W3C home > Mailing lists > Public > www-rdf-rules@w3.org > November 2003

Re: Rules WG -- draft charter -- NAF

From: Drew McDermott <drew.mcdermott@yale.edu>
Date: Mon, 24 Nov 2003 17:27:11 -0500 (EST)
Message-Id: <200311242227.hAOMRBL28787@pantheon-po02.its.yale.edu>
To: www-rdf-rules@w3.org

   [Dan Connolly]
   I've found cwm's log:includes and log:notIncludes mechanisms
   useful for building a number of applications. I've tried
   to figure out what it corresponds do in other systems, but
   I'm not having much luck. It can't really be all that
   novel, can it?

Maybe other people thought about it, got nervous, and backed off!

It's hard to give a precise semantics to log:includes because you're
using the embedded formula in a twilight-zone way:

Here's one of your examples:

  this log:forAll :x.
  {:x :homePage log:includes { :x a :Vegetarian }}
  => { :x a :Vegetarian}.

The variable :x is quantified over objects, but the intended meaning
of {A log:includes B} appears to be that B is found as an element of
the document A.  If that means that the formula B literally occurs as
a triple in A, then we have to explain how to build a formula from an
object and a formula with a variable to be bound to that object.

I'm guessing, from the context, that the "semantic :homepage" of a
person is the assertion (a big conjunction, presumably) obtained by
parsing his or her webpage.  So the rule is actually not about
triples, but instead means:

   Forall :x
     If the assertion made by :x's home page 
         entails that :x is a vegetarian
     then :x is a vegetarian

How is "entails" defined?  I believe there are problems with allowing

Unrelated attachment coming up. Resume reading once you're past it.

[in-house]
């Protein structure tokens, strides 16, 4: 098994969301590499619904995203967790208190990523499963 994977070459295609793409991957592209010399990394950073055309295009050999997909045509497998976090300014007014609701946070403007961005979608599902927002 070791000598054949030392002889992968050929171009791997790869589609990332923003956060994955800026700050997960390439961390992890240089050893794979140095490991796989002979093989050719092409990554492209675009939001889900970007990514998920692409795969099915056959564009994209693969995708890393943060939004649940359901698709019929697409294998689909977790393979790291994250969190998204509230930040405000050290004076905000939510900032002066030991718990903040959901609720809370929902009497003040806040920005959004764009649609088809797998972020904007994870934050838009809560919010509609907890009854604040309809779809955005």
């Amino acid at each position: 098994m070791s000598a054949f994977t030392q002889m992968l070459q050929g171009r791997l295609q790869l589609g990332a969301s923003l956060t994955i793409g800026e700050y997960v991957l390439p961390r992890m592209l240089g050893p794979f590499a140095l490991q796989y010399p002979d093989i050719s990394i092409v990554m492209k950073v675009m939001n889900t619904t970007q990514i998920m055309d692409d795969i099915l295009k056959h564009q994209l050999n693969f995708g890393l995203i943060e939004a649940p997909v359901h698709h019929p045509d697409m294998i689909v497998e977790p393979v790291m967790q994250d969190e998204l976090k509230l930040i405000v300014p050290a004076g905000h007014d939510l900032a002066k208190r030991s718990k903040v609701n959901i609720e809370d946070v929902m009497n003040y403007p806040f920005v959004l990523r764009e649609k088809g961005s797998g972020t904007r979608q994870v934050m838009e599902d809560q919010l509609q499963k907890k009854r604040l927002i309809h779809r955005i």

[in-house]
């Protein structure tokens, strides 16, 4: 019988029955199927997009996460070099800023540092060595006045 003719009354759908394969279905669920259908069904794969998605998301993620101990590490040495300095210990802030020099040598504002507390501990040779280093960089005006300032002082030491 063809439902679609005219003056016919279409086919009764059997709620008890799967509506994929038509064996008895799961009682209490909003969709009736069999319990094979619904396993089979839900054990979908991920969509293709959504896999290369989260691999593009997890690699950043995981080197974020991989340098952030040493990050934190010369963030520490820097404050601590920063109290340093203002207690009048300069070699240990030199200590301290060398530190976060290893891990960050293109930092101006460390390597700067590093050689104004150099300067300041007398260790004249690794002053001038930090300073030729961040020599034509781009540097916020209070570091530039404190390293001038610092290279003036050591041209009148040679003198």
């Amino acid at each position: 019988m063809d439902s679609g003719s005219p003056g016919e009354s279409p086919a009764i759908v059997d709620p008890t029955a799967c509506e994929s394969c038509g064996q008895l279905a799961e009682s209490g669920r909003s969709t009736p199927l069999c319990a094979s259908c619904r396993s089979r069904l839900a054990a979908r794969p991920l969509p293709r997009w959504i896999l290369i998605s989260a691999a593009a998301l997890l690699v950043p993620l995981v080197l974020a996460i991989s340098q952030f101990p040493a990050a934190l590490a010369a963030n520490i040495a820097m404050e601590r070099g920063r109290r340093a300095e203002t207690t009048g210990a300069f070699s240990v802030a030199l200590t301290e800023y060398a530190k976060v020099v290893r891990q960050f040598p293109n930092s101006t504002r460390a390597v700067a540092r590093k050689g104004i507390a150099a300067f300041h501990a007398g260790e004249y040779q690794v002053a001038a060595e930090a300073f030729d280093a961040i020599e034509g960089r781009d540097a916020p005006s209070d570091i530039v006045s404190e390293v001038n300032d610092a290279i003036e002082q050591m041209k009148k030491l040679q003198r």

a predicate like this in a language (did Montagu write some papers on
this?), but even putting the possibility of paradox aside, don't we
have the problem that entailment includes the use of rules just like
this one?  We can't define entailment without a big fixed-point
construction of the sort beloved of nonmonotonic logicians.  Does the
CWM inference engine attempt to embody that construction?

Of course we get apparent weirdness such as 

Fred's SW homepage:
            {Sally :homePage log:notIncludes {Fred a :Vegetarian}}
	    => (Fred a :Carnetarian}

Sally's SW homepage:
	    {Fred :homePage log:includes {Fred a :Carnetarian}}
	    => {Fred a :Vegetarian}

where :Vegetarian and :Carnetarian are disjoint.  But we can just say
the two pages have multiple fixed points, and therefore imply nothing
about what Fred eats. 

                                             -- Drew

                                             -- Drew McDermott
                                                Yale University CS Dept.
Received on Monday, 24 November 2003 17:27:17 UTC

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